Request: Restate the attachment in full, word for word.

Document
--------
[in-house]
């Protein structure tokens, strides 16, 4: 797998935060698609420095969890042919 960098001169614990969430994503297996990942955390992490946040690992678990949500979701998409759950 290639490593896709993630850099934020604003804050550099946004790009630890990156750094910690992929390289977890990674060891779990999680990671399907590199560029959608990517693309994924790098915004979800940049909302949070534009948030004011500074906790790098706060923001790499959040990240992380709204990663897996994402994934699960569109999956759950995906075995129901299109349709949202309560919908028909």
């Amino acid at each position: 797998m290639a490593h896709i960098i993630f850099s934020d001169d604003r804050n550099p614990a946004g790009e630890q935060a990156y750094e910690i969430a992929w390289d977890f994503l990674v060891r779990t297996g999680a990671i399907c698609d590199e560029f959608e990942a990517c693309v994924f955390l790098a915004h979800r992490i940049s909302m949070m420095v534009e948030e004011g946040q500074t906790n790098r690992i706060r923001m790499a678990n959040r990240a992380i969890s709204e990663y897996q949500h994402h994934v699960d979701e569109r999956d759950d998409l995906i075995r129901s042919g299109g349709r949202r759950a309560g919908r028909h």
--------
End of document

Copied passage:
[in-house]
């Protein structure tokens, strides 16, 4: 797998935060698609420095969890042919 960098001169614990969430994503297996990942955390992490946040690992678990949500979701998409759950 290639490593896709993630850099934020604003804050550099946004790009630890990156750094910690992929390289977890990674060891779990999680990671399907590199560029959608990517693309994924790098915004979800940049909302949070534009948030004011500074906790790098706060923001790499959040990240992380709204990663897996994402994934699960569109999956759950995906075995129901299109349709949202309560919908028909």
């Amino acid at each position: 797998m290639a490593h896709i960098i993630f850099s934020d001169d604003r804050n550099p614990a946004g790009e630890q935060a990156y750094e910690i969430a992929w390289d977890f994503l990674v060891r779990t297996g999680a990671i399907c698609d590199e560029f959608e990942a990517c693309v994924f955390l790098a915004h979800r992490i940049s909302m949070m420095v534009e948030e004011g946040q500074t906790n790098r690992i706060r923001m790499a678990n959040r990240a992380i969890s709204e990663y897996q949500h994402h994934v699960d979701e569109r999956d759950d998409l995906i075995r129901s042919g299109g349709r949202r759950a309560g919908r028909h």